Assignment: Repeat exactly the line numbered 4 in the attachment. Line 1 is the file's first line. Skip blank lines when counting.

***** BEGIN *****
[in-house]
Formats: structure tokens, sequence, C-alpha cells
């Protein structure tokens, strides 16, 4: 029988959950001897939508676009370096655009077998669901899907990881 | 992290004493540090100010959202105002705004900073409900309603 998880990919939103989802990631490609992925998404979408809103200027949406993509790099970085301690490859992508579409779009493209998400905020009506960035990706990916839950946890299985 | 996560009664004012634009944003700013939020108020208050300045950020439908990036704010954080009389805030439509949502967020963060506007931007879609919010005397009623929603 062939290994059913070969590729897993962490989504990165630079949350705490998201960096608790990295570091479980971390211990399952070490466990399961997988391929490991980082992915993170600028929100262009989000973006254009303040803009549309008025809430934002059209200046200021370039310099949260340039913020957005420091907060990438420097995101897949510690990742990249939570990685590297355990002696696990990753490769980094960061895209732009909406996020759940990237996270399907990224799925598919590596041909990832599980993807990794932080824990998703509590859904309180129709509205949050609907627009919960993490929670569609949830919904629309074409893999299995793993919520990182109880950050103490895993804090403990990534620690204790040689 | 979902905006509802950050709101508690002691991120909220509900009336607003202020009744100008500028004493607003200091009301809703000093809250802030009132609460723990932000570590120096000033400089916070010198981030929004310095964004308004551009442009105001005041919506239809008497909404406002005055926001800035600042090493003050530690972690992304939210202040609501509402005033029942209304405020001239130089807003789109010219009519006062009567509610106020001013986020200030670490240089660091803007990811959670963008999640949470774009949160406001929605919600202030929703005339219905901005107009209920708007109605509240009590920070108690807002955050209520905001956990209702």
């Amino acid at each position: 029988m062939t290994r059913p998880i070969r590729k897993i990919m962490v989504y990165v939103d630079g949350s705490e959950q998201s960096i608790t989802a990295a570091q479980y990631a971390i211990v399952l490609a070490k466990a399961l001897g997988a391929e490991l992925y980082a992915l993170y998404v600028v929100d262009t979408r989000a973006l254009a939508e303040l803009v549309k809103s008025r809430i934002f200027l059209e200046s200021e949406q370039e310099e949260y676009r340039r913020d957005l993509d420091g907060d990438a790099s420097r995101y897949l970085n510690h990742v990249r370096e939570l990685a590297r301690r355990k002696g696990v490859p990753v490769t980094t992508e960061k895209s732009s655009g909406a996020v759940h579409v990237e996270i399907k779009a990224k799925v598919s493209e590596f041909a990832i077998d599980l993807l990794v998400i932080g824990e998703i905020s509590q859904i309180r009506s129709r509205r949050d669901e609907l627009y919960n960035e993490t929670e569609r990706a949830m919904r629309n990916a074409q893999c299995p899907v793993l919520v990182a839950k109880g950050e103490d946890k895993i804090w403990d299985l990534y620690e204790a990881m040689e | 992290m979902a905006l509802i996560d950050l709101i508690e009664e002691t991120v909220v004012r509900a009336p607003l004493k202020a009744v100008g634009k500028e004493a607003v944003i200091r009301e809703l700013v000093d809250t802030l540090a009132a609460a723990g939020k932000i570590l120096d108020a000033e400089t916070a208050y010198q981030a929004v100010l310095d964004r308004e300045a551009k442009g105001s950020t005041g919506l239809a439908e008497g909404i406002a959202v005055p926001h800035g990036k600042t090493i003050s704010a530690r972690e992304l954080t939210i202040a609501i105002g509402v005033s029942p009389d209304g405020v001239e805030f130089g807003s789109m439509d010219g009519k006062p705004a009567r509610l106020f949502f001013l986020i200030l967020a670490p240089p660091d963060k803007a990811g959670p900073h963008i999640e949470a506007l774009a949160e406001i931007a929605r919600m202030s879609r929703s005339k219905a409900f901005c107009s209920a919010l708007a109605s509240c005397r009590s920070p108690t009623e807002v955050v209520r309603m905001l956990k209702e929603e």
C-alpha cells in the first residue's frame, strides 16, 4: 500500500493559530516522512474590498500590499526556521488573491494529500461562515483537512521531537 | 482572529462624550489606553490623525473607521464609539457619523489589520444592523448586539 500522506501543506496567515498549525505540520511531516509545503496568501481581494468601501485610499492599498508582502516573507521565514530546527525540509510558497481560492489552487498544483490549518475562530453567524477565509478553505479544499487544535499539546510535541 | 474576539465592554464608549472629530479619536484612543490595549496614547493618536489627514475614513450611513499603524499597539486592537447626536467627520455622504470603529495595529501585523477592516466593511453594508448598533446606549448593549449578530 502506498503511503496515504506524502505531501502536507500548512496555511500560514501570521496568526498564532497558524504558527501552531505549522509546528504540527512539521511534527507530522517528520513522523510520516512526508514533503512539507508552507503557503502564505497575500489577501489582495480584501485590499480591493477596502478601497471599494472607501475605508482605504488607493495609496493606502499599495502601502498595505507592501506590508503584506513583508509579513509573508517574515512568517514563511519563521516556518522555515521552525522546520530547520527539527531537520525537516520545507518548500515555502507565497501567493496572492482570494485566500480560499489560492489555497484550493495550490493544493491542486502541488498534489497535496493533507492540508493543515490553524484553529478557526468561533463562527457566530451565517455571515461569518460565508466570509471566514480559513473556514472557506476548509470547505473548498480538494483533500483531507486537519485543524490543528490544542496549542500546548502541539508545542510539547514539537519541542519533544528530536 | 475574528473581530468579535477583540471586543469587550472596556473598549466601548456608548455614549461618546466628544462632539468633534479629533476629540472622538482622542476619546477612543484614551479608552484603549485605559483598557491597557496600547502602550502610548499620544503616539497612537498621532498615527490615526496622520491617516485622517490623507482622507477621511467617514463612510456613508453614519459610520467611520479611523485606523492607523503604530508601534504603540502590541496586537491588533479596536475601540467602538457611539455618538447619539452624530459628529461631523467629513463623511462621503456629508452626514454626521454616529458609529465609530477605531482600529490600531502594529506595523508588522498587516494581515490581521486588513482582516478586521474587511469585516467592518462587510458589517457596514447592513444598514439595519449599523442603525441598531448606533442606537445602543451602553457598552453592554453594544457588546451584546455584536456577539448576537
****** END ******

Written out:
């Amino acid at each position: 029988m062939t290994r059913p998880i070969r590729k897993i990919m962490v989504y990165v939103d630079g949350s705490e959950q998201s960096i608790t989802a990295a570091q479980y990631a971390i211990v399952l490609a070490k466990a399961l001897g997988a391929e490991l992925y980082a992915l993170y998404v600028v929100d262009t979408r989000a973006l254009a939508e303040l803009v549309k809103s008025r809430i934002f200027l059209e200046s200021e949406q370039e310099e949260y676009r340039r913020d957005l993509d420091g907060d990438a790099s420097r995101y897949l970085n510690h990742v990249r370096e939570l990685a590297r301690r355990k002696g696990v490859p990753v490769t980094t992508e960061k895209s732009s655009g909406a996020v759940h579409v990237e996270i399907k779009a990224k799925v598919s493209e590596f041909a990832i077998d599980l993807l990794v998400i932080g824990e998703i905020s509590q859904i309180r009506s129709r509205r949050d669901e609907l627009y919960n960035e993490t929670e569609r990706a949830m919904r629309n990916a074409q893999c299995p899907v793993l919520v990182a839950k109880g950050e103490d946890k895993i804090w403990d299985l990534y620690e204790a990881m040689e | 992290m979902a905006l509802i996560d950050l709101i508690e009664e002691t991120v909220v004012r509900a009336p607003l004493k202020a009744v100008g634009k500028e004493a607003v944003i200091r009301e809703l700013v000093d809250t802030l540090a009132a609460a723990g939020k932000i570590l120096d108020a000033e400089t916070a208050y010198q981030a929004v100010l310095d964004r308004e300045a551009k442009g105001s950020t005041g919506l239809a439908e008497g909404i406002a959202v005055p926001h800035g990036k600042t090493i003050s704010a530690r972690e992304l954080t939210i202040a609501i105002g509402v005033s029942p009389d209304g405020v001239e805030f130089g807003s789109m439509d010219g009519k006062p705004a009567r509610l106020f949502f001013l986020i200030l967020a670490p240089p660091d963060k803007a990811g959670p900073h963008i999640e949470a506007l774009a949160e406001i931007a929605r919600m202030s879609r929703s005339k219905a409900f901005c107009s209920a919010l708007a109605s509240c005397r009590s920070p108690t009623e807002v955050v209520r309603m905001l956990k209702e929603e």